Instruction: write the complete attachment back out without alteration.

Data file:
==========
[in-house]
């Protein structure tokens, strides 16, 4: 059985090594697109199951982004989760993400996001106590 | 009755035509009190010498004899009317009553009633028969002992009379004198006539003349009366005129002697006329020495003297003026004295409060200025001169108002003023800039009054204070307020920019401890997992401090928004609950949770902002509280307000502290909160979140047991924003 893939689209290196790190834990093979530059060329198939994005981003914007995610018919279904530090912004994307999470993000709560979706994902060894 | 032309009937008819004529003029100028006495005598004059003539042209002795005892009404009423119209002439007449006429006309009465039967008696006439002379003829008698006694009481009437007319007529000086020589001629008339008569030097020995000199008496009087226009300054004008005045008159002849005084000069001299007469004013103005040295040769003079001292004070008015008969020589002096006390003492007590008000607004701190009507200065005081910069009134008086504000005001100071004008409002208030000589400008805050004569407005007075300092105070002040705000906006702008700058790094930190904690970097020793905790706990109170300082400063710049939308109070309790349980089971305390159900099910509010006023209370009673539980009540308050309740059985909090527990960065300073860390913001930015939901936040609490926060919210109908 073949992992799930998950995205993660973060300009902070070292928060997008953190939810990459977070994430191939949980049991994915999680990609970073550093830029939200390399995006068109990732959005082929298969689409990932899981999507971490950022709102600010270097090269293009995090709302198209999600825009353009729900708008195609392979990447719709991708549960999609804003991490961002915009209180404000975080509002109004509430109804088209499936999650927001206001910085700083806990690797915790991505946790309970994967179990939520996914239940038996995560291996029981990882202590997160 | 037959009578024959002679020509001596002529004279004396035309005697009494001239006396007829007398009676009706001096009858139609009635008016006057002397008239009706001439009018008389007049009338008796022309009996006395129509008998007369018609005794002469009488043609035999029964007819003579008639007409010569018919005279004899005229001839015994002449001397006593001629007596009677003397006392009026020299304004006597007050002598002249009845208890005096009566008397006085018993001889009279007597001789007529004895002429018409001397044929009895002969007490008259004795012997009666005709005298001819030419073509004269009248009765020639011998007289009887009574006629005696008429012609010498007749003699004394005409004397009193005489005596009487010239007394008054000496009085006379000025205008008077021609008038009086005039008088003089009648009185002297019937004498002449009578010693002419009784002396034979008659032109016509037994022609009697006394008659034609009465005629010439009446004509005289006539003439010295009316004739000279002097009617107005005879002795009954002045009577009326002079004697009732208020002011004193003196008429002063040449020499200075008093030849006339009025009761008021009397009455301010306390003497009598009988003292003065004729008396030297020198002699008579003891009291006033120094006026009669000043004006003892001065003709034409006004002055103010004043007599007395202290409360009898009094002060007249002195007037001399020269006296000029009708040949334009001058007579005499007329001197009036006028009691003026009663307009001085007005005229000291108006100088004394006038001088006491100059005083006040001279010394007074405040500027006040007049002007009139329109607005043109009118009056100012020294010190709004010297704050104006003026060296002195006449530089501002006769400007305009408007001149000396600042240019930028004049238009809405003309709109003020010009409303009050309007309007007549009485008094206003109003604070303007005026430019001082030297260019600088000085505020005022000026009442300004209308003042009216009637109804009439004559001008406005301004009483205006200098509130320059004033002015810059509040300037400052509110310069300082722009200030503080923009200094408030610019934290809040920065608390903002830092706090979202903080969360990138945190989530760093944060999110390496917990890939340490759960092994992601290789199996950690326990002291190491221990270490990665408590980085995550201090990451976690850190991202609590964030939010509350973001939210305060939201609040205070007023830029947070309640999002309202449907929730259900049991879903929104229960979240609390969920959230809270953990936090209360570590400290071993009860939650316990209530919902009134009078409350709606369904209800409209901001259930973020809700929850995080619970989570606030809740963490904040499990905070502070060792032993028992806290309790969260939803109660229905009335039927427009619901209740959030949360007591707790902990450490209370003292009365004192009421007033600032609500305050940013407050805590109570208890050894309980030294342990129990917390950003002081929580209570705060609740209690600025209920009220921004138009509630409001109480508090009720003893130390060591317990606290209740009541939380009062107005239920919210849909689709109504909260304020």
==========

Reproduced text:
[in-house]
């Protein structure tokens, strides 16, 4: 059985090594697109199951982004989760993400996001106590 | 009755035509009190010498004899009317009553009633028969002992009379004198006539003349009366005129002697006329020495003297003026004295409060200025001169108002003023800039009054204070307020920019401890997992401090928004609950949770902002509280307000502290909160979140047991924003 893939689209290196790190834990093979530059060329198939994005981003914007995610018919279904530090912004994307999470993000709560979706994902060894 | 032309009937008819004529003029100028006495005598004059003539042209002795005892009404009423119209002439007449006429006309009465039967008696006439002379003829008698006694009481009437007319007529000086020589001629008339008569030097020995000199008496009087226009300054004008005045008159002849005084000069001299007469004013103005040295040769003079001292004070008015008969020589002096006390003492007590008000607004701190009507200065005081910069009134008086504000005001100071004008409002208030000589400008805050004569407005007075300092105070002040705000906006702008700058790094930190904690970097020793905790706990109170300082400063710049939308109070309790349980089971305390159900099910509010006023209370009673539980009540308050309740059985909090527990960065300073860390913001930015939901936040609490926060919210109908 073949992992799930998950995205993660973060300009902070070292928060997008953190939810990459977070994430191939949980049991994915999680990609970073550093830029939200390399995006068109990732959005082929298969689409990932899981999507971490950022709102600010270097090269293009995090709302198209999600825009353009729900708008195609392979990447719709991708549960999609804003991490961002915009209180404000975080509002109004509430109804088209499936999650927001206001910085700083806990690797915790991505946790309970994967179990939520996914239940038996995560291996029981990882202590997160 | 037959009578024959002679020509001596002529004279004396035309005697009494001239006396007829007398009676009706001096009858139609009635008016006057002397008239009706001439009018008389007049009338008796022309009996006395129509008998007369018609005794002469009488043609035999029964007819003579008639007409010569018919005279004899005229001839015994002449001397006593001629007596009677003397006392009026020299304004006597007050002598002249009845208890005096009566008397006085018993001889009279007597001789007529004895002429018409001397044929009895002969007490008259004795012997009666005709005298001819030419073509004269009248009765020639011998007289009887009574006629005696008429012609010498007749003699004394005409004397009193005489005596009487010239007394008054000496009085006379000025205008008077021609008038009086005039008088003089009648009185002297019937004498002449009578010693002419009784002396034979008659032109016509037994022609009697006394008659034609009465005629010439009446004509005289006539003439010295009316004739000279002097009617107005005879002795009954002045009577009326002079004697009732208020002011004193003196008429002063040449020499200075008093030849006339009025009761008021009397009455301010306390003497009598009988003292003065004729008396030297020198002699008579003891009291006033120094006026009669000043004006003892001065003709034409006004002055103010004043007599007395202290409360009898009094002060007249002195007037001399020269006296000029009708040949334009001058007579005499007329001197009036006028009691003026009663307009001085007005005229000291108006100088004394006038001088006491100059005083006040001279010394007074405040500027006040007049002007009139329109607005043109009118009056100012020294010190709004010297704050104006003026060296002195006449530089501002006769400007305009408007001149000396600042240019930028004049238009809405003309709109003020010009409303009050309007309007007549009485008094206003109003604070303007005026430019001082030297260019600088000085505020005022000026009442300004209308003042009216009637109804009439004559001008406005301004009483205006200098509130320059004033002015810059509040300037400052509110310069300082722009200030503080923009200094408030610019934290809040920065608390903002830092706090979202903080969360990138945190989530760093944060999110390496917990890939340490759960092994992601290789199996950690326990002291190491221990270490990665408590980085995550201090990451976690850190991202609590964030939010509350973001939210305060939201609040205070007023830029947070309640999002309202449907929730259900049991879903929104229960979240609390969920959230809270953990936090209360570590400290071993009860939650316990209530919902009134009078409350709606369904209800409209901001259930973020809700929850995080619970989570606030809740963490904040499990905070502070060792032993028992806290309790969260939803109660229905009335039927427009619901209740959030949360007591707790902990450490209370003292009365004192009421007033600032609500305050940013407050805590109570208890050894309980030294342990129990917390950003002081929580209570705060609740209690600025209920009220921004138009509630409001109480508090009720003893130390060591317990606290209740009541939380009062107005239920919210849909689709109504909260304020």